British Prime Minister addressed the nation Thursday afternoon, shortly after news broke of a draft political agreement on Brexit having been struck with the European Union, claiming her deal was the right one for Britain — but even as she spoke questions were being raised over what that deal would mean for the United Kingdom.
Telling the news cameras that she had tasked British negotiators to work overnight to get an agreement on the draft document, Theresa May said: “this is the right deal for the UK. It delivers on the vote of the referendum, it brings back control of our borders, our money, and our laws, and it does so while protecting jobs, protecting our security, and protecting the integrity of the United Kingdom.”
Update 1520: Theresa May addresses House of Commons
Following her brief speech outside the Prime Minister’s official residence at Downing Street, Theresa May made a longer address to the House of Commons Thursday afternoon and defended both her record and her deal, dismissing criticism levelled at it.
The Prime Minister confirmed Britain would be prevented from launching trade deals for years after Brexit, but would at least be able to negotiate them ready for such a time when the UK was actually able to leave the EU and the so-called implementation period. She said:
“Crucially, the text we have agreed has an explicit reference to the development of an independent trade policy by the UK beyond this partnership with the EU. So we’d have the ability to sign new trade deals with other countries, and capitalise on the opportunities in the fastest growing economies around the world.
“We’ll be able to get on with this, negotiating deals during the implementation period, and putting them in place immediately afterwards.”
On the matter of fishing — the section of the draft agreement dealing with Britain’s waters was one of the first to circulate on social media Thursday morning — May insisted that she’d got a good deal for fisheries and that they wouldn’t be bartered away.
The Prime Minister said: “the deal will mean leaving the common agricultural policy and the common fisheries policy… we will become an independent coastal state, with control over our waters, so our fishermen get a fairer share of the fish in our waters. We have firmly rejected a link between access to our waters, and access to markets.
“The fisheries agreement is not something we will be trading off against any other priority. We are clear that we will negotiate access and quotas on an annual basis, as do other independent coastal states like Norway and Ireland.”
The leader of Britain’s Labour opposition Jeremy Corbyn had a chance to deliver a response to the Prime Minister’s statement in the house, and criticising the ambiguous nature of the Prime Minister’s deal said: “this empty document could have been written two years ago. It is peppered with phrases such as ‘the parties will look at, the parties will explore’.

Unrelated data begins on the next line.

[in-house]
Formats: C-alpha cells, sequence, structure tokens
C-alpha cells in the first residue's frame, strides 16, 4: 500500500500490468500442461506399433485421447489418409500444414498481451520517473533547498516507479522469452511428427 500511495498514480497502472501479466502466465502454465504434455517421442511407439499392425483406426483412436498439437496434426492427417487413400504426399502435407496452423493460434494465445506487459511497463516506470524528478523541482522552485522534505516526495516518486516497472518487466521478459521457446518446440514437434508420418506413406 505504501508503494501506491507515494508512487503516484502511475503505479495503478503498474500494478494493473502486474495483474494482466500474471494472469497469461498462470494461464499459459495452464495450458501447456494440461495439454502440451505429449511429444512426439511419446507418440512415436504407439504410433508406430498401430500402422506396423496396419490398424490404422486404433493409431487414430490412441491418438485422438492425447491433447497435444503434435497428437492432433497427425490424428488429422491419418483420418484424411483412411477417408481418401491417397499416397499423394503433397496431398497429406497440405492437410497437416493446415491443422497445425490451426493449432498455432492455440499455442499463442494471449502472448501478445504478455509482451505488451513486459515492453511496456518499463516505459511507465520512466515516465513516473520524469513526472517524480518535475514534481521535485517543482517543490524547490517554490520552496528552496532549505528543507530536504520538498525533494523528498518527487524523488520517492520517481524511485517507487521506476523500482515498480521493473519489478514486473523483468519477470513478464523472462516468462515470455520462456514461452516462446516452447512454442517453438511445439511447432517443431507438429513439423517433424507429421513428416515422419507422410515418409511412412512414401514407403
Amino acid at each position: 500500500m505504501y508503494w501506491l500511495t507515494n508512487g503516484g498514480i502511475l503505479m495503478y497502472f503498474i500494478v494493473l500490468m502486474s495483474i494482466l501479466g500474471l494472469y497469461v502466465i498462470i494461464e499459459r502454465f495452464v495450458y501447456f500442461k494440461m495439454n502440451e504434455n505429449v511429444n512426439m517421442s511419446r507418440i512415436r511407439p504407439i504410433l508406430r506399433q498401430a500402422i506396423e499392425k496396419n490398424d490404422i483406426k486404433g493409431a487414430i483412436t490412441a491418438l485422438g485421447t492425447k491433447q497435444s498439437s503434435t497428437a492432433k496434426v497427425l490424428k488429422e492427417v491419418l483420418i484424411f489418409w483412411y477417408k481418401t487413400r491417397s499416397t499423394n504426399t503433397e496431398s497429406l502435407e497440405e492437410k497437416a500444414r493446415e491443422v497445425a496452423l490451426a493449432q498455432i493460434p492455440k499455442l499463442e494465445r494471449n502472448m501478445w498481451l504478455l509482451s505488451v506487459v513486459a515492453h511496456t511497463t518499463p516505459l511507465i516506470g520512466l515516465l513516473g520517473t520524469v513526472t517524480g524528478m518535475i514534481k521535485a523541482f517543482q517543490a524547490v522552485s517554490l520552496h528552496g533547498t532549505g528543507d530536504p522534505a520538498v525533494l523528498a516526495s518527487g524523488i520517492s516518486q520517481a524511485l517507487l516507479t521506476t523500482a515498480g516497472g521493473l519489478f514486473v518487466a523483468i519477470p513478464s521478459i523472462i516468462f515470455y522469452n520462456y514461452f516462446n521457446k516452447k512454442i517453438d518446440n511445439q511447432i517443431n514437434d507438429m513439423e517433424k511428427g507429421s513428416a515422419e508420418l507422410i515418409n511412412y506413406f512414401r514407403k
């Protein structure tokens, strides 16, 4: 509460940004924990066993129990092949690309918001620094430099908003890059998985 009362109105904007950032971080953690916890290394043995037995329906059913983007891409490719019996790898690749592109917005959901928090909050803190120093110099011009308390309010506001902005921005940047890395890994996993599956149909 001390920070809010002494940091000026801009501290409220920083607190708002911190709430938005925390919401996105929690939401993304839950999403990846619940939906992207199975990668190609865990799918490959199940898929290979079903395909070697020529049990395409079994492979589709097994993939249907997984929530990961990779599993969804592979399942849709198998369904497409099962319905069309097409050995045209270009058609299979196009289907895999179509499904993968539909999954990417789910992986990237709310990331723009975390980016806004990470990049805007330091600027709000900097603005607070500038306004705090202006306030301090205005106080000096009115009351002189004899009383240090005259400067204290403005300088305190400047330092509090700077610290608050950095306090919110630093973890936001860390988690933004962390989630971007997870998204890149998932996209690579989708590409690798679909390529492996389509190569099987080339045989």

“What on earth has the government been doing for the last two years? They’ve managed less than one page a month since the referendum.”
News of the draft agreement came with European Council president Donald Tusk announcing the document Thursday morning, writing on micro-blogging platform Twitter; “I have just sent to EU27 a draft Political Declaration on the Future Relationship between EU and UK.
“The Commission President has informed me that it has been agreed at negotiators’ level and agreed in principle at political level, subject to the endorsement of the Leaders.”
But as the paper was shared on social media, line-by-line analysis of the document by Eurosceptic academic Dr Lee Rotherham questioned the benefit to the United Kingdom the agreement would bring.
Noting that the draft paper requires “deep regulatory and customs cooperation, underpinned by provisions ensuring a level playing field for open and fair competition”, the academic wrote “It’s hard to look at para 23 and not conclude that it’s a customs union. It’s pretty well a dictionary definition.” Dr Rotherham said according to these paragraphs in the deal, the UK will have to align its regulation to the European Union, what he called a “fax democracy”.
Britain being “governed by fax” by the European Union is taken to mean new laws and regulations being sent to London arbitrarily, without means to challenge or amend and was a threat against Brexit made by former Prime Minister David Cameron in 2012, before he gave Britain a vote on whether to leave the European Union.
The Reuters news agency reported further bad news from the Prime Minister’s deal Thursday, an analysis of the text showed the government’s negotiators had secured no improvements to the proposed future relationship regarding financial services with the EU. As things stand, British banks would only be granted access to the European market if the UK’s rules and regulations remain closely aligned, another example of the EU preventing Britain from forging its own destiny after Brexit.
This story is developing.
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